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Save Mt Everest - with an apple pie

world Updated: Jul 04, 2009 14:15 IST

IANS
Highlight Story

Want to save Mt Everest, the universal symbol of grandeur, toughness and adventure? Then eat an apple pie.

A mountaineer and entrepreneur has hit upon the novel scheme of selling apple pies to save the world's tallest peak from becoming the highest garbage dump littered with cans, bottles, tents and other refuse left behind by careless climbers.

Dawa Steven Sherpa, who first climbed the 8,848-metre peak in 2007, runs the world's highest bakery - the Base Camp Bakery - from a green tent at the base camp of Mt Everest at a height of 5,330 m. A trained baker dishes out cheese croissant, zucchini bread, chocolate chip cookies, the day's special and other delights. An apple pie at the Base Camp Bakery costs Nepali Rs 350 (about $4.60).

In Kathmandu, it will cost you a third of the price. But every NRs 100 a patron pays at the world's highest bakery goes to remove 100 kg of garbage from Mt Everest.

It's tied to the "Cash for Trash" project started by Dawa last year with his Eco Everest Expedition in memory of Everest hero Edmund Hillary to bring down the trash accumulating on the mountain year after year.

"When I climbed Mt Everest for the first time in 2007, I saw a lot of garbage and human waste on Mt Everest," says Dawa. "It was really getting filthy.

"Mountaineering is my business, so I have to take care of my assets. But more than that, I love the mountains. I have been climbing them since I was a child. Loving them is not just taking photographs."

Last year, Dawa's Eco Everest Expedition 2008 brought down under a tonne of garbage. This year it was almost six tonnes, 4,646.5 kg of garbage and over a tonne of helicopter debris.

He told a fellow mountaineer, Minnesotan Nicholas Cunningham, that he was going to pay NRs 100 to anyone who brought in 100 kg of old garbage. Intrigued, the American decided to go out himself and scavenge.

The strange sight of the 'crazy' foreigner digging in the dirt caught the attention of the Sherpas accompanying different expeditions and that's how word about the "Cash for Trash" project spread.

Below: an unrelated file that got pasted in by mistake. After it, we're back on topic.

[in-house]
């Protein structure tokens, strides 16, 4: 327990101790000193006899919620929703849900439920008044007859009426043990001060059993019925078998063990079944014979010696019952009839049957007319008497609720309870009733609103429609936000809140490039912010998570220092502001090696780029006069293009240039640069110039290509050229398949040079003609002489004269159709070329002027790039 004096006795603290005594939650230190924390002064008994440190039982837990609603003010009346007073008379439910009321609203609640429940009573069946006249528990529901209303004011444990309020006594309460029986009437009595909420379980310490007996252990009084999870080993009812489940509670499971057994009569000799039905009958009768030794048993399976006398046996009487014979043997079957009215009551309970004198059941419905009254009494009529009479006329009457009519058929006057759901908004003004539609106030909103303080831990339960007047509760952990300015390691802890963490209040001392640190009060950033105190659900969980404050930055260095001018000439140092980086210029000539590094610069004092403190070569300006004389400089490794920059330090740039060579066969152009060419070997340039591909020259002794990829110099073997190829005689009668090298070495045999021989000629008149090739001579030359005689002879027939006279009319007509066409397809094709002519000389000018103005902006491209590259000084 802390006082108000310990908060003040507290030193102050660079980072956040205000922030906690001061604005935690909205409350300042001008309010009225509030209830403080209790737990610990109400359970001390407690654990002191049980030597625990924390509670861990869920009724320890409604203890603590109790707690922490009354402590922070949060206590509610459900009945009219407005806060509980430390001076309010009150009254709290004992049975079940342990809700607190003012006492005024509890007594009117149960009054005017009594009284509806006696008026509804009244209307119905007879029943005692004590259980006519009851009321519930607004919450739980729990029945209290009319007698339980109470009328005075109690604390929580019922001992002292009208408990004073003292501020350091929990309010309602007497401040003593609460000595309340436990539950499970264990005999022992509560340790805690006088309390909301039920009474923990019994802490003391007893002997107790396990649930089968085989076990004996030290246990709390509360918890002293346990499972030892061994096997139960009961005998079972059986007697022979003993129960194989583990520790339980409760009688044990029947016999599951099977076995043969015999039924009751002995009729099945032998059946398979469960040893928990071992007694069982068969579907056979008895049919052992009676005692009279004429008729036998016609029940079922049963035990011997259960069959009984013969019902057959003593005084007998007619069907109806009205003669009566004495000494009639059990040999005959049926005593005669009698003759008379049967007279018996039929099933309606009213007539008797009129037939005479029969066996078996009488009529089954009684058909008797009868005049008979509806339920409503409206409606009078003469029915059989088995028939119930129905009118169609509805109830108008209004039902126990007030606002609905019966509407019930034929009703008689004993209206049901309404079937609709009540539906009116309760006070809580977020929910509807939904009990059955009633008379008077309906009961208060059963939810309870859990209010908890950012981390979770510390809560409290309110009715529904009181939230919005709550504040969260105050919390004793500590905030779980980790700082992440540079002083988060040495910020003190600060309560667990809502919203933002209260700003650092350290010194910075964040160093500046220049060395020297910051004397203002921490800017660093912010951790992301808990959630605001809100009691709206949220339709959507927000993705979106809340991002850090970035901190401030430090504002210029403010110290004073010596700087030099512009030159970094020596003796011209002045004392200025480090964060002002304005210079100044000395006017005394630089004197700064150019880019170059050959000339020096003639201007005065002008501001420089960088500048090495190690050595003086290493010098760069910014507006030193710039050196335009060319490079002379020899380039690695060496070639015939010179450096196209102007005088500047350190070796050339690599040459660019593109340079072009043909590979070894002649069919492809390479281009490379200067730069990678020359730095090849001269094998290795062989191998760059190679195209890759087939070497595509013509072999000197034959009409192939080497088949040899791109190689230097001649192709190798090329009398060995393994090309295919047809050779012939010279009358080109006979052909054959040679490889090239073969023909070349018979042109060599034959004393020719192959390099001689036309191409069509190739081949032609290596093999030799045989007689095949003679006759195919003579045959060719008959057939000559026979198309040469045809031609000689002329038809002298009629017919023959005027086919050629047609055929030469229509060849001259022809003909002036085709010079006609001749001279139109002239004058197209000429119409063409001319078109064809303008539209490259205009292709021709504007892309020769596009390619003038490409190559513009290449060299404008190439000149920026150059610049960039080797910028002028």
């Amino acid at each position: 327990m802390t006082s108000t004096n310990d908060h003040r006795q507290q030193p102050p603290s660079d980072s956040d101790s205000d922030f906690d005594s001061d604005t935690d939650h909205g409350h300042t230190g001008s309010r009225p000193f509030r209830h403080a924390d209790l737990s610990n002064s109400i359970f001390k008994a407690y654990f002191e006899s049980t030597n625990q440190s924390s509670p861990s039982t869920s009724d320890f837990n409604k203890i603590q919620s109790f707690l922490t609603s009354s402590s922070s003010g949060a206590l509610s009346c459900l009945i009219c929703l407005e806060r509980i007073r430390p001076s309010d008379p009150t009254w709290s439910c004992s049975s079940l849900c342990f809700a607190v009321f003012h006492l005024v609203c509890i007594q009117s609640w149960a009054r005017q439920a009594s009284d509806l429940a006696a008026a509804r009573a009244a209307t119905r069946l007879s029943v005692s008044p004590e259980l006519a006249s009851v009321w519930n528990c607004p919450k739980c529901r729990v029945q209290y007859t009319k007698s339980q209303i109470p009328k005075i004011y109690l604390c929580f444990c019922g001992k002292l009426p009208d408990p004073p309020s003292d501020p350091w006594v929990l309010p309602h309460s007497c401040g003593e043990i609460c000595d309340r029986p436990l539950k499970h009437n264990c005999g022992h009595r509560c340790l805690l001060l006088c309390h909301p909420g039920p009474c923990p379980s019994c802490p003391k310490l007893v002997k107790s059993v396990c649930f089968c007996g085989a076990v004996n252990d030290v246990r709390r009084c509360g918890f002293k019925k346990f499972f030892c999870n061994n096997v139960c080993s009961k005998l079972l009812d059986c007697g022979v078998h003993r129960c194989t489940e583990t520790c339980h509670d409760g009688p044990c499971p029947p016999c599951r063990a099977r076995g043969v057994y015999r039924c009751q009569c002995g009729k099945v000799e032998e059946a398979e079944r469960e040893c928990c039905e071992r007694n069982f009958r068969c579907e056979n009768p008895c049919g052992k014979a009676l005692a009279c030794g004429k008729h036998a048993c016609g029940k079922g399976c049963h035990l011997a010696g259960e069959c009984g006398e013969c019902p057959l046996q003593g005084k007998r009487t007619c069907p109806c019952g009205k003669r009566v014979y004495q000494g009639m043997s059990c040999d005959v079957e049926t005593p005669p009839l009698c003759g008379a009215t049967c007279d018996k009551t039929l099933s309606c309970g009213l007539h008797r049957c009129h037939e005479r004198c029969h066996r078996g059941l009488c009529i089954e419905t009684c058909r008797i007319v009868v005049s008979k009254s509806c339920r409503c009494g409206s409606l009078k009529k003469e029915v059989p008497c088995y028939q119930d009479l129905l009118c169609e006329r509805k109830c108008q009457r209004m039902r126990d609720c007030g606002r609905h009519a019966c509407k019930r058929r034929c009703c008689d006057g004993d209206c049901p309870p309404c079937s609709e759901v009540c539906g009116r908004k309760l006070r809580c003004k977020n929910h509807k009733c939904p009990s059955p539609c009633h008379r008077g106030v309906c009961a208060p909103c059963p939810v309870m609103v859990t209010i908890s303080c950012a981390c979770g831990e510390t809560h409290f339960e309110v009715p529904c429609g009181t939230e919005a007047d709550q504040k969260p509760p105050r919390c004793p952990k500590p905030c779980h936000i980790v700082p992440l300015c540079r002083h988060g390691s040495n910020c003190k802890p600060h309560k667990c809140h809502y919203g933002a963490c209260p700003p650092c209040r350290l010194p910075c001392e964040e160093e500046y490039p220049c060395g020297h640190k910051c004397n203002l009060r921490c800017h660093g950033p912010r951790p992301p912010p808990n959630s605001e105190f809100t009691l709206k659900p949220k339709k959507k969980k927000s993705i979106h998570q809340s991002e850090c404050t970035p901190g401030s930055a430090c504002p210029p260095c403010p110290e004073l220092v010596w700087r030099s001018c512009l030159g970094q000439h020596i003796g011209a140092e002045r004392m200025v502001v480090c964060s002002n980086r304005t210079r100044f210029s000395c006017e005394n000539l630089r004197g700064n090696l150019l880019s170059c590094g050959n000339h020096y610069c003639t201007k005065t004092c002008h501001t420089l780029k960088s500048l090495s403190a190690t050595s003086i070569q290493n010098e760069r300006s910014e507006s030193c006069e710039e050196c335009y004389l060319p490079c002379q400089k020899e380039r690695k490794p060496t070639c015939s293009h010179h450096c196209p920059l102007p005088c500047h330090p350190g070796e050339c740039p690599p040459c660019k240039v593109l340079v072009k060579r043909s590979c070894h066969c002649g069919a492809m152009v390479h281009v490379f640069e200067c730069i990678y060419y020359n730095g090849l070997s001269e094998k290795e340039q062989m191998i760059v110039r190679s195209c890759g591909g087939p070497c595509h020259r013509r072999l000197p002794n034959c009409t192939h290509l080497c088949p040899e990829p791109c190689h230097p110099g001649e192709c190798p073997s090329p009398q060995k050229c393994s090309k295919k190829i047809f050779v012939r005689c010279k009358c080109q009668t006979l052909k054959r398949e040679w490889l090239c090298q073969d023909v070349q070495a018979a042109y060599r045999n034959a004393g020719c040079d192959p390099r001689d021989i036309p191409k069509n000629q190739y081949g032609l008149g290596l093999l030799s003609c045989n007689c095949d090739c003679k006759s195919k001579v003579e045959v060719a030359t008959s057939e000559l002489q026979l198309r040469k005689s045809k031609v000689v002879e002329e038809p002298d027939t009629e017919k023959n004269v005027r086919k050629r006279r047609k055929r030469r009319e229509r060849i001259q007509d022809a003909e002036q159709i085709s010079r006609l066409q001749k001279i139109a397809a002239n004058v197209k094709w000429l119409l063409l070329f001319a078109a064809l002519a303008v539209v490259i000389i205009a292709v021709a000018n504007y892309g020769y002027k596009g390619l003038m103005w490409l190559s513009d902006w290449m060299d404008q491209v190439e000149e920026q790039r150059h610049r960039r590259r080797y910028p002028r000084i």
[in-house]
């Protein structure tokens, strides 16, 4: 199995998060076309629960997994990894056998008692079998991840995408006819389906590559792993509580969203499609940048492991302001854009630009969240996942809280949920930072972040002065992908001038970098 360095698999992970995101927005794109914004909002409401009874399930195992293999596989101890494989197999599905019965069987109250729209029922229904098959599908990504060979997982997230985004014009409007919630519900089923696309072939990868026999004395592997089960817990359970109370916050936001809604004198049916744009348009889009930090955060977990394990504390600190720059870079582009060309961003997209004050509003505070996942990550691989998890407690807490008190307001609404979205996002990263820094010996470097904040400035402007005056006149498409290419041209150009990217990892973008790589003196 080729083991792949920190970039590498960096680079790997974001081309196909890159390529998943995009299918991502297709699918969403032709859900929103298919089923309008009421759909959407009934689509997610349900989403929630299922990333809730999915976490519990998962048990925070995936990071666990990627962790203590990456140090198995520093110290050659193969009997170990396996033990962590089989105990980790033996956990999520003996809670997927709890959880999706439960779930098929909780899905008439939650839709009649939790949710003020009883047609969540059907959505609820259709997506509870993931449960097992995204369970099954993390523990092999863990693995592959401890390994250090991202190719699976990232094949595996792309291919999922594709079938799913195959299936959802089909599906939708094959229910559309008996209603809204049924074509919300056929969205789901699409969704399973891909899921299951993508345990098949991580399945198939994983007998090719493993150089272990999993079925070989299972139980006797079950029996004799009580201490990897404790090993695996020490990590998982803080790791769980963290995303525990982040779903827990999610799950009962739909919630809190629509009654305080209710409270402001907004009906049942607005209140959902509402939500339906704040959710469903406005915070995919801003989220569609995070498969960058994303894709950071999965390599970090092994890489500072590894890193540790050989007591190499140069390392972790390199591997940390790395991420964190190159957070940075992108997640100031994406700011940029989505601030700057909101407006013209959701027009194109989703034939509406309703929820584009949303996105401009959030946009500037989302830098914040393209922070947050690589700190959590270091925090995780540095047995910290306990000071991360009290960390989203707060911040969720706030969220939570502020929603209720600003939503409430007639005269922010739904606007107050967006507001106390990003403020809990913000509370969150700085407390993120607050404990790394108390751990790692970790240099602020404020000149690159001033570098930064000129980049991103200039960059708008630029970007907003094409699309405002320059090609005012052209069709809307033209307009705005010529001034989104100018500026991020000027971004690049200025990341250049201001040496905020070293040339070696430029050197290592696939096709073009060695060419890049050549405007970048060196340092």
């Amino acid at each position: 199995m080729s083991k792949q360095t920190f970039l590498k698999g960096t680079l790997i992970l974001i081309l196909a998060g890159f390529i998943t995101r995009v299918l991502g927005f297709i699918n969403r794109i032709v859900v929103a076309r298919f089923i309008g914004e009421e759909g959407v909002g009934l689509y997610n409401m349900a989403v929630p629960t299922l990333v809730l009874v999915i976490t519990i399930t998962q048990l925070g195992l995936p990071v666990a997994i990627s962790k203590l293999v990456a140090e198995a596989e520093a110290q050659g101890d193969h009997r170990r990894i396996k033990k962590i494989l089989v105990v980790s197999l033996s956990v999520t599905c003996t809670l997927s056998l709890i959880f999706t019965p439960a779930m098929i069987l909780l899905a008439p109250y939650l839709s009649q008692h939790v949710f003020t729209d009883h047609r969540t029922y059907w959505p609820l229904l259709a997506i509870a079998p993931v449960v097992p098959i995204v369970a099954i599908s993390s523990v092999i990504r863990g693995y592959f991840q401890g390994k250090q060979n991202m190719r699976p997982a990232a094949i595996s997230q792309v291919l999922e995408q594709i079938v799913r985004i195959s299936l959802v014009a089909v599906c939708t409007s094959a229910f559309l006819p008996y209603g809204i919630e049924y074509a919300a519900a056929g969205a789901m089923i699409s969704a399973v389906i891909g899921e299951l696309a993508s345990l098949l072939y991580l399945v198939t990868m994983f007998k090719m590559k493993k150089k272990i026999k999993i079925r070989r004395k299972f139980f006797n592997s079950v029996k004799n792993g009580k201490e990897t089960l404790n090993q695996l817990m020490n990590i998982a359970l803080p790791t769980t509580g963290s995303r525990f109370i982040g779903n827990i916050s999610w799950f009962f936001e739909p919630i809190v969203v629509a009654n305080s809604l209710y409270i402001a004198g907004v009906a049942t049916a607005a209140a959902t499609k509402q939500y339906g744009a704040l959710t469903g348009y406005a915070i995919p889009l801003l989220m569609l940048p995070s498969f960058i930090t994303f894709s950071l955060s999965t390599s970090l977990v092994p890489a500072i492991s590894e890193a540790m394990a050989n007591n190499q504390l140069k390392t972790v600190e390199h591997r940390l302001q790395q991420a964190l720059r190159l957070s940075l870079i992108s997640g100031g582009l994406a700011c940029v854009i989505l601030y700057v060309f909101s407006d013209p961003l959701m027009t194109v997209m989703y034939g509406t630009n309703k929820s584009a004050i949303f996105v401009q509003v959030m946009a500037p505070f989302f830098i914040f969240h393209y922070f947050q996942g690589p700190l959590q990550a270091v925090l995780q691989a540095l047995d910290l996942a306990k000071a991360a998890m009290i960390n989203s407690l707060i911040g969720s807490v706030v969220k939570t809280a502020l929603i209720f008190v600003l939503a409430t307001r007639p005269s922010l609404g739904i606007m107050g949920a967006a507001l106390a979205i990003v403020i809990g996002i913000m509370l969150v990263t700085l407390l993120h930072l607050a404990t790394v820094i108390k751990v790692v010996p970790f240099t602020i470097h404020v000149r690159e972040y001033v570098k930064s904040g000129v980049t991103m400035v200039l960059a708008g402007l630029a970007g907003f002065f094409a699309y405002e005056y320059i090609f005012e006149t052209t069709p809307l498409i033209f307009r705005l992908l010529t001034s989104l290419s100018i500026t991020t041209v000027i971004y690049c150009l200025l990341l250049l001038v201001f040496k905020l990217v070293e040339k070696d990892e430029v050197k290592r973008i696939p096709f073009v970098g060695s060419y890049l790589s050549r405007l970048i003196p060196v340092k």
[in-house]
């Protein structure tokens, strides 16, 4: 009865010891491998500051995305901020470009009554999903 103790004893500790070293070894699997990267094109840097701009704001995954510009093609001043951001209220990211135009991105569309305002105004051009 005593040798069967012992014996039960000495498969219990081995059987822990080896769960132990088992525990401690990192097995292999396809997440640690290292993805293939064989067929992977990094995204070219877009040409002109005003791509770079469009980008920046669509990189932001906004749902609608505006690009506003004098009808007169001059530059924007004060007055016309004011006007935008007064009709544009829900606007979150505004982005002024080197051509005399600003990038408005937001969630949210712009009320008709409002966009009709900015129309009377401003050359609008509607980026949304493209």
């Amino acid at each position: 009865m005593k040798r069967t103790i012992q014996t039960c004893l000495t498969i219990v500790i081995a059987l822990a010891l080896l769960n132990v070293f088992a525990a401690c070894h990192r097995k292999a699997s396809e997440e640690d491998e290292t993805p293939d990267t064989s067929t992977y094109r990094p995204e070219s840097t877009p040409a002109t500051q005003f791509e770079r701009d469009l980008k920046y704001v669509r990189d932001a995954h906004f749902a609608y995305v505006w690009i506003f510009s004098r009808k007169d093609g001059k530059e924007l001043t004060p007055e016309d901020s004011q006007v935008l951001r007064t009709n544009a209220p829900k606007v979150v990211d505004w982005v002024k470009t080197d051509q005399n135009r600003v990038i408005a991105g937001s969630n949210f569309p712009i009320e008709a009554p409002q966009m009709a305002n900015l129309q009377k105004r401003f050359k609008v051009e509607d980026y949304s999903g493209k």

All of a sudden, Dawa had "sacks and sacks of garbage coming into our camp".

There were old ladders, tent poles, rusted tin cans, cardboard, paper, old tents, batteries and helicopter parts.

Then there was `treasure', like a tin can that said `1964', wooden beams with crampon marks that were used before the advent of ladders and some could quite possibly have been used in the 1953 Tenzing-Hillary Expedition in the icefall and ancient film reels.

This year's garbage collection cost him NRs 900,000, a small fortune in Nepal, one of the poorest countries in the world. Dawa thanks his father Ang Tsering Sherpa's Asian Trekking Company and climbing gear manufacturer The NorthFace for funding him.

The modest money the Base Camp Bakery made was donated to the project. Besides, Dawa also used the bakery as a high-visibility platform to distribute information and fliers to educate people about the impact of climate change on the Himalayas.

While whatever could be burnt was handed over to the Sagarmatha Pollution Control Committee, the rest has been brought down to Khumjung village and stored in a lodge owned by Dawa's family. Now he plans to bring art students from Nepal and abroad so that they can recycle the refuse into sculptures.

These would eventually be displayed in the Himalayan villages as a warning message that the mountains are not immune to mankind. They can be affected by man for good or bad and need to be protected.

Dawa says he will lead a cleaning expedition in 2010 as well and beyond that.

"I am going to go on doing this till there is more garbage left on Mt Everest," he promises.